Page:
The mix of fat, protein, and carbs that will be ideal for keeping your taste buds and blood sugar happy all night long depends on your individual needs. Everyone is different, and discovering the right ratio of macronutrients takes some experimentation. Ideally, you’ll go to bed feeling comfortable — neither famished nor overly full.
“You want to eat enough that you’re not hungry when you go to bed,” says Ashe. She also suggests you aim to be finished eating about three hours before you hit the pillow.
Finally, people who follow vegan, vegetarian, or grain-free diets may be missing out on certain sleep-promoting amino acids, like tryptophan or histidine, says Plotnikoff. If you suspect that an amino-acid deficiency is affecting your sleep quality, talk with a functional-medicine practitioner about ways to address it with food or supplements.
3. Alcohol Consumption
Alcohol is a sedative, so sipping wine at dinner or enjoying a cocktail before bed may seem like a good idea if you have trouble falling asleep. But don’t let first impressions fool you: Studies link alcohol with disrupted and poor-quality sleep, as well as reduced time spent in restorative deep sleep.
“Alcohol doesn’t make a person fall asleep or sleep better,” says Winter. “It makes a person unconscious.”
Ashe concurs. “Alcohol and anything that impacts your brain, like sleep medications, antidepressants, and anti-anxiety medications, alter the brain’s sleep architecture,” she says. “They may produce sedation, which feels like sleep but doesn’t have all the benefits.”
If you do enjoy a cocktail now and then, Hyman recommends finishing it before 7 or 8 p.m.; this leaves the liver enough time to clear the alcohol from your system before you sleep.
Still, if you have trouble falling or staying asleep, skip the booze. He recommends magnesium citrate supplements or chamomile tea instead.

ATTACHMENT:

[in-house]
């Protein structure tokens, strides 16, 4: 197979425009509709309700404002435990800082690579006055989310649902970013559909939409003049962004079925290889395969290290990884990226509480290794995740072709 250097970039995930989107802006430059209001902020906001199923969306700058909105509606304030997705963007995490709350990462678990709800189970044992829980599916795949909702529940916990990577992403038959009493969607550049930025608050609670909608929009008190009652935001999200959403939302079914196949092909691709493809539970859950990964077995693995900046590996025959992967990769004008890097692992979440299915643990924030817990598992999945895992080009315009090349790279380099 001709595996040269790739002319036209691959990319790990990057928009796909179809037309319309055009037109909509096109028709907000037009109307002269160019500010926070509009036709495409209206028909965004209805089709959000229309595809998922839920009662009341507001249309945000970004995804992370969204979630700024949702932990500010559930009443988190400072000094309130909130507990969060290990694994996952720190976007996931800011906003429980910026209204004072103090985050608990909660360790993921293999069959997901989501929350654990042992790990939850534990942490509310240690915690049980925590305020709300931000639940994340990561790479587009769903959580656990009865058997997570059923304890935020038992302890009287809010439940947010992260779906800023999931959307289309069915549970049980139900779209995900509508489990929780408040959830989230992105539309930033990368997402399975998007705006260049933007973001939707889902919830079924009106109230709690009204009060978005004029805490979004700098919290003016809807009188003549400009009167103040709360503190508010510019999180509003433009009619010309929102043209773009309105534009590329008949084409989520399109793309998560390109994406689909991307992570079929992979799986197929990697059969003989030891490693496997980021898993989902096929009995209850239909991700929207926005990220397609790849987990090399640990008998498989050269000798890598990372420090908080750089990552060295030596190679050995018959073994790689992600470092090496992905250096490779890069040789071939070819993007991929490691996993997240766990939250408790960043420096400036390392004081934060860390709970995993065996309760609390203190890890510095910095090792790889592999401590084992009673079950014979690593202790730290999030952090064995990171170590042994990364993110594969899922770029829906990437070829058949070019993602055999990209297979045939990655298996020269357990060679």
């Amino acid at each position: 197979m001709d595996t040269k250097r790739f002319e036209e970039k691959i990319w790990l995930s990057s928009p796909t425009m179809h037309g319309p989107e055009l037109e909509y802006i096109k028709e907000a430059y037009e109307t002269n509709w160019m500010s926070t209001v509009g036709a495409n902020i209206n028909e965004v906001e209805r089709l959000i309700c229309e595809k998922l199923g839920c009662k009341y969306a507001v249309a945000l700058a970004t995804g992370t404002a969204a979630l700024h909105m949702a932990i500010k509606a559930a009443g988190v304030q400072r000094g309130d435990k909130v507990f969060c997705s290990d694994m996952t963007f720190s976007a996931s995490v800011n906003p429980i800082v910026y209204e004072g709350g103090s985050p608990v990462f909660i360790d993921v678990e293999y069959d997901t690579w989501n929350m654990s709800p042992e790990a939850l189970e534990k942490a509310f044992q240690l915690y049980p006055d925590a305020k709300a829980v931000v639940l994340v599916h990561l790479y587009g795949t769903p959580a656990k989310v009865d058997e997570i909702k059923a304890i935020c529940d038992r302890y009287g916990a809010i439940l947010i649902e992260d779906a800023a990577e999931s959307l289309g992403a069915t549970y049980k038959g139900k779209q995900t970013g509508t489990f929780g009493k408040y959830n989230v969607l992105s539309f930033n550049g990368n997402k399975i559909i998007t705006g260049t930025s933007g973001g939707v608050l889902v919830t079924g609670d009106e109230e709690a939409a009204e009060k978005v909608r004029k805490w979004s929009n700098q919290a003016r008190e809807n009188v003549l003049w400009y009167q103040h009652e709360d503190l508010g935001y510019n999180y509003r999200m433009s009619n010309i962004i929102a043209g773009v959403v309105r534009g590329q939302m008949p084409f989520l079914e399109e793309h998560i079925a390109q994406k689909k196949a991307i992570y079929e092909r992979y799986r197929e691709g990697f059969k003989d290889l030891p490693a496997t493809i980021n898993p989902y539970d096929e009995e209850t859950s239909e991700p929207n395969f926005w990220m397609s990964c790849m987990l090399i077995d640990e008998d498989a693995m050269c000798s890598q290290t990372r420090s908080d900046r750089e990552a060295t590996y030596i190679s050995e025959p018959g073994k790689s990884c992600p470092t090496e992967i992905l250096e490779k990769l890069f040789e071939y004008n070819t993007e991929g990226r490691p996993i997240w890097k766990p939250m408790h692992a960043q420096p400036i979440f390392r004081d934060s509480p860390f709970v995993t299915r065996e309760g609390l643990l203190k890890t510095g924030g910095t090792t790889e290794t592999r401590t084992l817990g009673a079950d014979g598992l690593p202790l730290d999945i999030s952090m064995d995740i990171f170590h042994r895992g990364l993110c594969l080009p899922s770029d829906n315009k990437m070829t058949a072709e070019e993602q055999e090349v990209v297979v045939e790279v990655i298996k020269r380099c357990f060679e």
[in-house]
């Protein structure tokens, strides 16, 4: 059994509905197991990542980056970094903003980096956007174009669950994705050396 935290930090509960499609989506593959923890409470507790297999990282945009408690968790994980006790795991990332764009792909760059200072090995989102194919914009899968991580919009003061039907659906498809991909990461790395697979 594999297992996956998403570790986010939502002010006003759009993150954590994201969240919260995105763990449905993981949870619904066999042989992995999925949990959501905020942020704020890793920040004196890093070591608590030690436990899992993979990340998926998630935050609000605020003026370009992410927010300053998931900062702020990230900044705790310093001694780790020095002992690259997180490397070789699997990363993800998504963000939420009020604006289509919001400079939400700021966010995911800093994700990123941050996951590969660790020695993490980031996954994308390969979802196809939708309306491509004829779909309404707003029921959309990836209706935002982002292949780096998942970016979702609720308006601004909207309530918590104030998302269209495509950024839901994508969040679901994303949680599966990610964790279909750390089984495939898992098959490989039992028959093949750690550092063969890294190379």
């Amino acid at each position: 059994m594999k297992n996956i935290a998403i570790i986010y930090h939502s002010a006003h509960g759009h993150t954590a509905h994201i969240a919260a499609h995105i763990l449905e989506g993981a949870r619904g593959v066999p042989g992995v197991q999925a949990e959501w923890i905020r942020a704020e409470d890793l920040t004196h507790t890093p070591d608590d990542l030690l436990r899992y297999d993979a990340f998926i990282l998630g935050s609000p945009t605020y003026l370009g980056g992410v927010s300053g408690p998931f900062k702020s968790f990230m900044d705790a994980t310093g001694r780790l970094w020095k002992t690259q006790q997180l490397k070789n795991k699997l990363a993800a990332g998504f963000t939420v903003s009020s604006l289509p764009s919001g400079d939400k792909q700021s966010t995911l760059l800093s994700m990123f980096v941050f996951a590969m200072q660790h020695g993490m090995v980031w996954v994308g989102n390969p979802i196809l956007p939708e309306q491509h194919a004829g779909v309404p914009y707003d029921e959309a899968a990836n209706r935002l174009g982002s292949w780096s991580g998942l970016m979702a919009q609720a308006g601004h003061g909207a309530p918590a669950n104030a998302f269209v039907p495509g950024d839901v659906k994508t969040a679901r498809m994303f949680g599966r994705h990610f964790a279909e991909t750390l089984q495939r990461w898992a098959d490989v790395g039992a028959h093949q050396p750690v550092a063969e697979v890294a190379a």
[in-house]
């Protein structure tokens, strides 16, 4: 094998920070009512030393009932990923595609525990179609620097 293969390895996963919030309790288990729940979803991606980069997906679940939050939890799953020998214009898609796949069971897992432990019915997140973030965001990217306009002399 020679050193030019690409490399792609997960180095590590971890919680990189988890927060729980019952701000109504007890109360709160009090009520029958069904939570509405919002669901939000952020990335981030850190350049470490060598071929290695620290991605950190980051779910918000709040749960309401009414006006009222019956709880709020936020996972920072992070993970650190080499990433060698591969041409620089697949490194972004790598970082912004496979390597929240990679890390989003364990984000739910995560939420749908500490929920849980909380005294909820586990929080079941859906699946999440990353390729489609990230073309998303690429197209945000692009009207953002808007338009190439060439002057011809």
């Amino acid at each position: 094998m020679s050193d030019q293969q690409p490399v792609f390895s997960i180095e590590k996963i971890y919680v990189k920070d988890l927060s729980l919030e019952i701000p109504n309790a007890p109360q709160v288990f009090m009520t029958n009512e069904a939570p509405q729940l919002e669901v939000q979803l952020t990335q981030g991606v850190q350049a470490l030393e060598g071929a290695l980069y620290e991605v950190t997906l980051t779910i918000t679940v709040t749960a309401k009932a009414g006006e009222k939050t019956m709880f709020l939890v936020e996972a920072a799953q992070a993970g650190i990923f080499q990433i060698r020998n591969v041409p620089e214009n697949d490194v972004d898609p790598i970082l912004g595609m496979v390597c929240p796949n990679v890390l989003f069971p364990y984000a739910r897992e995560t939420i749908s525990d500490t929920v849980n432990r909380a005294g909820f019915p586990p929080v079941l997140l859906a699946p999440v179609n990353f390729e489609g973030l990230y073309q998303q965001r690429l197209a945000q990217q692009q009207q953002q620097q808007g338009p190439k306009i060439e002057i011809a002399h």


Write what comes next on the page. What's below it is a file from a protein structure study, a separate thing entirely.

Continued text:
4. Food Habits
Our eating patterns can be deeply ingrained and powerfully communal. Maybe you share a big bowl of popcorn with your family during movie nights, not so much because you’re hungry but because it’s tradition. Or maybe your guilty-pleasure TV show is even more pleasurable when paired with chocolate-chip cookies. These are emotional bonds.
If you’re interested in modifying what and when you eat to improve your sleep, don’t try to make changes using willpower alone. “You can’t look at food in isolation,” says Ashe, who uses exercise and meditation to manage her diet and her sleep. “If I meditate, I am less likely to eat after 7 p.m. When I’ve got other avenues to deal with my stress, I am less likely to eat chocolate at night.”
Those strategies help her maintain the dietary habits that promote good sleep. And enjoying eight hours of quality sleep each night helps her prioritize meditation and exercise. It becomes a virtuous cycle, she says.
When food habits support sleep, and sleep supports good food choices, two healthy patterns feed off each other. And that should help you rest a little easier.
This originally appeared as “Hungry for Sleep” in the April 2020 print issue of Experience Life.